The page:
Don’t Forget those Summer Crappies


Summer is a busy time in the fishing world in Minnesota and the Dakotas, and there are many species to target. Although I do love chasing walleyes and bass in the warm season, I sometimes take a break from these and spend a day catching crappies. Crappies are a somewhat forgotten fish during the summer. Once the spring shallow bite is over and their spawn is completed, many anglers give up on crappies.

It doesn’t have to be so.

I have a proven process for locating summer crappies that has worked for years. It is not too complicated, and as long as it works, I’ll keep coming back to it.

The first step is to pick the correct lake. Most of my crappie waters are lakes that have a healthy population of this fish, are relatively shallow and have good weedlines with a mix of cabbage.

I find cabbage weed to be a key ingredient in locating panfish in summer. This weed offers cover, shade and protection for many species. Even though not every speck of cabbage or every inch of weeds is going to hold crappies, I use a search process that involves trolling. I tie on small jigs, such as Beetle Spins, and drop spin jigs tipped with Gulp 1-inch minnows or crappie minnows. I then work an area until I find a cluster of fish. Often, this depth is 8 to 10 feet.

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Once fish are located, I throw a marker to pinpoint their location and then cast to them instead of trolling. I like to reel my jig back very slowly so it barely clears the weeds. After I’m working the fish, tipping the jig with a little added “temptation” may not be needed—I let the fish tell me that.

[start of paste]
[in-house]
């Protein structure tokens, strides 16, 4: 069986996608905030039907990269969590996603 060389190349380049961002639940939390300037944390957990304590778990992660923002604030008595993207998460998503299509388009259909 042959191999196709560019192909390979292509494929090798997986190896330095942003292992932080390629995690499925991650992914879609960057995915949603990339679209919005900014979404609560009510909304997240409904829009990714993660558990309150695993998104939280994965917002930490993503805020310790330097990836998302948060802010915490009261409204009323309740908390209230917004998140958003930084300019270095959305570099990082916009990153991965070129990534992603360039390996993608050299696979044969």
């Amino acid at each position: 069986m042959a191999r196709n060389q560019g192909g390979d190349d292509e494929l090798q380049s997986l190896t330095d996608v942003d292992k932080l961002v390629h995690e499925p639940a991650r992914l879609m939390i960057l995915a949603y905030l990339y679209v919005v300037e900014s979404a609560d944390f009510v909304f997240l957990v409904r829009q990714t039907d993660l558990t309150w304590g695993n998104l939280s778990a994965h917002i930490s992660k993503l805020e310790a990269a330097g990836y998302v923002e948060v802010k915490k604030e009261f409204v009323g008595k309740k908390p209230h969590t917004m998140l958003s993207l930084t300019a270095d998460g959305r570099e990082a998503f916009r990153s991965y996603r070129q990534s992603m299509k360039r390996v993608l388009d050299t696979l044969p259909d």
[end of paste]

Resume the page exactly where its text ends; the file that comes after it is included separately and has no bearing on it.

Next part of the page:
If I’m targeting crappies on a lake that has clear water and deeper weeds, I’ll focus on the weed edge in 12 to 14 feet of water. By adding split shot in front of the jig, depth control is relatively easy.

Don’t be surprised if you find large bluegills attacking your jigs. Big ‘gills are pretty aggressive in the summer. Bass and northerns will also find these tiny morsels quite appealing.

I love to catch summer panfish because of their edible “qualities.” In my book, crappies are some of the best table fare around.      Some anglers claim crappies during this season are mushy and not good to eat. I don’t find that to be true as long as I take good care of them after they are caught. By taking along a cooler, I can put these fish on ice as soon as I pull them into the boat. And if I am not far from home, I will keep them alive in the livewell until I am done fishing. I’ll then clean them immediately when I get home. I also throw the fillets in very cold water to firm them up.

Crappies do not have to be a forgotten summer fish. With a little searching, a person can find locations that hold these panfish all season long. And once a crappie “hole” is discovered, they’ll tend to return to these haunts year after year.